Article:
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Journey of a Screenwriter
Monday, February 15, 2010
Interview with Travis Legge of Raymond Did It
How did you get started writing screenplays?
I had been writing comic book scripts. I don’t draw so I had to find an artist. That search eventually led to doing the horror role playing game Contagion. After that I enrolled in the excellent film production program at Rock Valley College. That taught me a lot about filmmaking. I started making very simple comedy shorts and just fell in love with the process of making movies. I worked my way up to where I felt ready to tackle a feature.
Were you always a horror fan?
Horror has always been one of my favorite genres. I grew up in a very small town. Its one saving grace was that it had a video store with an excellent B movie selection. I saw Evil Dead and I Spit On Your Grave probably at a much younger age than I should have. From there I discovered the classic EC Comics and then explored the rest of the genre.
How did you come up with the idea for Raymond Did It?
I’d always wanted to write a slasher film and on the Troma website there was an open call for screenplays. I started writing it but I liked it so much I decided to make it my feature film debut instead of submitting it.
How did you go about writing the script?
I just sat down and wrote it. Typically when I write, something just pops into my head and I sit down and bang out a first draft as fast as I can. I like to get that out of the way as quickly as possible then rewrite it. I’ll have music playing normally as I write, music that’s appropriate to the scene I’m working on. I also keep a number of windows open with Google or other search engines so I can research while I write. That’s a habit I picked up while working on Contagion. For example there’s a scene in the script where a character, who’s had a very rough time, is reaching for her prescribed medicine. Originally I just had “she reaches for her medicine” but after I did some research I found out what kind of pills she would be taken given the kind of trauma she had suffered. That helped further define the character.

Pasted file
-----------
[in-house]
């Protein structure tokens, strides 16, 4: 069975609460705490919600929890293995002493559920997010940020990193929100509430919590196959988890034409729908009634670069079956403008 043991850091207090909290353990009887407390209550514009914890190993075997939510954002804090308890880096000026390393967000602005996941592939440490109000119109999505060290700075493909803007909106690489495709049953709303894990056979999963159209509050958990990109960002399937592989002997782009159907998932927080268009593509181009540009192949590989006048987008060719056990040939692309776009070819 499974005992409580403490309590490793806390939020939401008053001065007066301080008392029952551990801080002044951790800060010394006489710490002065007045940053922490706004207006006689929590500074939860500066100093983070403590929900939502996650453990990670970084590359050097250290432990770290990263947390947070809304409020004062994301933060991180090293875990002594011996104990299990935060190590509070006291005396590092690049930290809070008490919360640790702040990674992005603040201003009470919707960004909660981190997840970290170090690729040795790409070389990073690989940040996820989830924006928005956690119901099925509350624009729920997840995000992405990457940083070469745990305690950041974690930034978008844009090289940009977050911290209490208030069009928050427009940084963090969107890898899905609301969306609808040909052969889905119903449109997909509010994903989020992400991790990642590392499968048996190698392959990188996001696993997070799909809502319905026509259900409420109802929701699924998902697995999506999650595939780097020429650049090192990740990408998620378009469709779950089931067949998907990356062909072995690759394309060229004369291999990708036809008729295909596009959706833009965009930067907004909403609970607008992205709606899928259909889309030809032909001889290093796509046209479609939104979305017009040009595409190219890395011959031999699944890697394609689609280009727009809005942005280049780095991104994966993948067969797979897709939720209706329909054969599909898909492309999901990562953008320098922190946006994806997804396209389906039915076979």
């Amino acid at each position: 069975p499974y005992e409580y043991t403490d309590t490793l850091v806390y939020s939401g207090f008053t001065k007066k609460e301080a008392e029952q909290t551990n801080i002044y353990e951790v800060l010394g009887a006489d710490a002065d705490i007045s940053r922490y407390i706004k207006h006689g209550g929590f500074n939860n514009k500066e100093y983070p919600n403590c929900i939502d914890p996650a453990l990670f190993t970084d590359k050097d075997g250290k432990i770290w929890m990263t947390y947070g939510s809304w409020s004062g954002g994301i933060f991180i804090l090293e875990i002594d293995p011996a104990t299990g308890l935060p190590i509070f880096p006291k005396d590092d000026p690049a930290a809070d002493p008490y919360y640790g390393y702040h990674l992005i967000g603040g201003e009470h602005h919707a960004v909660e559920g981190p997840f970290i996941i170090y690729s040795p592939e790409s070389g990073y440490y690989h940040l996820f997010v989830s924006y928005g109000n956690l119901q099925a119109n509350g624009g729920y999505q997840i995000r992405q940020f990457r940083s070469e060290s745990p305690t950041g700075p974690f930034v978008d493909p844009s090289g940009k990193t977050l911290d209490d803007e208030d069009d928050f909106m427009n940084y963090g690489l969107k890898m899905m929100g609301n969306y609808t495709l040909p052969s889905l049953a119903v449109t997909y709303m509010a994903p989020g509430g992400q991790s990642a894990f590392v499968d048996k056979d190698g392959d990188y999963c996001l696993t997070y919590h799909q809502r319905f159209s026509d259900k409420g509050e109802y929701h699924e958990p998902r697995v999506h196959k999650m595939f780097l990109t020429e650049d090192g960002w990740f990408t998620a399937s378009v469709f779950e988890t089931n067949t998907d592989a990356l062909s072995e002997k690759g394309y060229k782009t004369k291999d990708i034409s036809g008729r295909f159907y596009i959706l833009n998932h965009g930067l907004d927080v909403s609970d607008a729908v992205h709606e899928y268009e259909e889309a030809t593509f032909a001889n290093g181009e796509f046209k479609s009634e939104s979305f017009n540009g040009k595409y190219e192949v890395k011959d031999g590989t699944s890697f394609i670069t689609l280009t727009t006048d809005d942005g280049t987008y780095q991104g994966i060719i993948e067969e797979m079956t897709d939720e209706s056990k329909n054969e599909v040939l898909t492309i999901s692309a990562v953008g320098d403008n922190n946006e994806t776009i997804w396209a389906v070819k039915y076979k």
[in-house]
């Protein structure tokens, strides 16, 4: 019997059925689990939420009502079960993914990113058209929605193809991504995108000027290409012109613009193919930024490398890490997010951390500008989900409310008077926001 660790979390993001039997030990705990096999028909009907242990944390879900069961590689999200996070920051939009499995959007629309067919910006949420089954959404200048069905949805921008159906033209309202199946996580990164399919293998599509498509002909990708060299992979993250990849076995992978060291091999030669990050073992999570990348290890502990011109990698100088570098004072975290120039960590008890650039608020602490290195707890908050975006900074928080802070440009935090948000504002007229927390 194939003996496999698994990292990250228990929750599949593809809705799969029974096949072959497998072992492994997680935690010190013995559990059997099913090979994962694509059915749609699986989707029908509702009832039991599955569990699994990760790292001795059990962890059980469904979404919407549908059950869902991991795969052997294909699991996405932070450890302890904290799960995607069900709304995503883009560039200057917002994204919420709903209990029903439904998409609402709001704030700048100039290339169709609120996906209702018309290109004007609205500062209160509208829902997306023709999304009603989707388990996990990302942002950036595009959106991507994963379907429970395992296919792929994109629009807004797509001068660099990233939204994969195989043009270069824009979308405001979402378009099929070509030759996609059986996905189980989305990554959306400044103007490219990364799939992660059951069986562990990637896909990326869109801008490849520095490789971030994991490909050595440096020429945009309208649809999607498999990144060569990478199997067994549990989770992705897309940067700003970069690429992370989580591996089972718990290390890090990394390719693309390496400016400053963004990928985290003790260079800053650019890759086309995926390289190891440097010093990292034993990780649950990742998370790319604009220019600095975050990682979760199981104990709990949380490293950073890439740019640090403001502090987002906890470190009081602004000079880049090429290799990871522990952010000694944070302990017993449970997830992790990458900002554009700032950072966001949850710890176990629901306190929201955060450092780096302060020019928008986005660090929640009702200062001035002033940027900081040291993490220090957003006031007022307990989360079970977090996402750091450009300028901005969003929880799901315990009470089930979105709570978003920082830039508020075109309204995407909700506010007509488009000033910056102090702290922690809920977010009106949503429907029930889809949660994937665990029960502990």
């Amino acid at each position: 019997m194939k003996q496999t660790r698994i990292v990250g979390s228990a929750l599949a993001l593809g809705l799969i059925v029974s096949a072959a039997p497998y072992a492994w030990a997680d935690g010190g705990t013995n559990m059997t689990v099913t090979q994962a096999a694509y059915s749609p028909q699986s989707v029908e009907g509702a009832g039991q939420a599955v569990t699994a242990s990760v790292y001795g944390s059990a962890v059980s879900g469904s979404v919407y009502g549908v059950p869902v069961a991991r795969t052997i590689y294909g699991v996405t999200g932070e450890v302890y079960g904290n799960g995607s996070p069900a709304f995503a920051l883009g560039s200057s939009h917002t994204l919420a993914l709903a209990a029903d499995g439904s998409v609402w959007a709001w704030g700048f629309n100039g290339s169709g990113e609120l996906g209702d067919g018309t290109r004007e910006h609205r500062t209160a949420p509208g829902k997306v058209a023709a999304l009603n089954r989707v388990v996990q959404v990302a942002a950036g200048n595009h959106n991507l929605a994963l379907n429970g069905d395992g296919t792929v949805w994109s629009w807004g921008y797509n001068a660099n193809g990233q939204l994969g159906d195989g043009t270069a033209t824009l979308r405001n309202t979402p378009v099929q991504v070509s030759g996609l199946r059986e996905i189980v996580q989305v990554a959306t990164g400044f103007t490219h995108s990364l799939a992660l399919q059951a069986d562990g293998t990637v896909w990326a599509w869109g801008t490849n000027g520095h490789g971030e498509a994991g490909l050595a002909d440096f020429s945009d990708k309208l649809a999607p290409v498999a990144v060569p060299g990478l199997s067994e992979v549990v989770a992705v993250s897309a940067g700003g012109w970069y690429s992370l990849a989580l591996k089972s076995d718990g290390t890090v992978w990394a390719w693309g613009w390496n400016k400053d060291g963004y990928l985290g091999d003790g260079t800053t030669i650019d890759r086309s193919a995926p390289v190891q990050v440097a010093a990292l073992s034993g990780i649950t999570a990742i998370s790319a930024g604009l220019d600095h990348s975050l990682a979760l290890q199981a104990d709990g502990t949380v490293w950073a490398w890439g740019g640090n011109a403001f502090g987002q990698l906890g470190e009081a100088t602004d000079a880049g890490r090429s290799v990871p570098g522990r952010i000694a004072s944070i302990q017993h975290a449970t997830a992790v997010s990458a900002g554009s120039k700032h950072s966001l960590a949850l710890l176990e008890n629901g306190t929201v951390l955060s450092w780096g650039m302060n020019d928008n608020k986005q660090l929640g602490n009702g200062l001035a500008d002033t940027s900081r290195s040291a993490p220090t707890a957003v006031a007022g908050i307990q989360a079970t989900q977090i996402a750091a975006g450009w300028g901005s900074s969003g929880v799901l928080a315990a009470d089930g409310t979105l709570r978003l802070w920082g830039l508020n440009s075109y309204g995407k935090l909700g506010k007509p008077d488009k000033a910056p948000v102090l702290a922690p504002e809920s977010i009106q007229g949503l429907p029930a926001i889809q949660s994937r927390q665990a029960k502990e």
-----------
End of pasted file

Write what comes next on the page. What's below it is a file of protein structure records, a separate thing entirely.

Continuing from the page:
What was the hardest part of writing the script?
Writing entire scenes where there was little or no dialogue. It’s a big change from my shorts which were comedies and had a lot of dialogue. But it helps that I will be directing this movie so I can be more visual with my writing.
What was the easiest part?
Writing the kills. We have a lot of them and they have a lot of variation. They were a lot of fun.
Were you at all concerned about the budget?
Budget should be the last thing a writer is concerned about. I am very fortunate to have Tim Stotz as my DP and Robert Williams as my editor. They were available when I was writing. If there was a section I had a question about, I’d just call up and ask, “Can you manage X, Y and Z” and they’d usually say “Sure, no problem.” I also can’t say enough about the Rock Valley College Filmmaking program which, when it comes to equipment and know how, I put on par with Columbia’s. I really learned a lot. I learned what you can shoot and what you can fix in post. So writing a practical script wasn’t a problem for me.
What are some of your other horror projects?
I did a short for Nation Undead. This is a site that is collecting zombie related shorts from all over. When they get enough they intend to edit them all together as a feature movie.
What is the status of Raymond?
We’re in pre-production. We’ve already acquired one half of our targeted budget. We’ve secured Lindsey Felton (Caitlin’s Way and Scream Queens) to play Tammy. We also have Elissa Dowling (Clive Barker’s Dread) on board as well. We sent Elissa the audition sides and she asked for the completed script. After she read the script she committed to the project.
Anything you’d like to add in closing?
Read a lot. Write a lot. Don’t be afraid to bend or break the rules. There are no such things as rules, there are guidelines. But apart from formatting the guidelines were all meant to be broken or bent. I got this far because I was too dumb to know better and it paid off.
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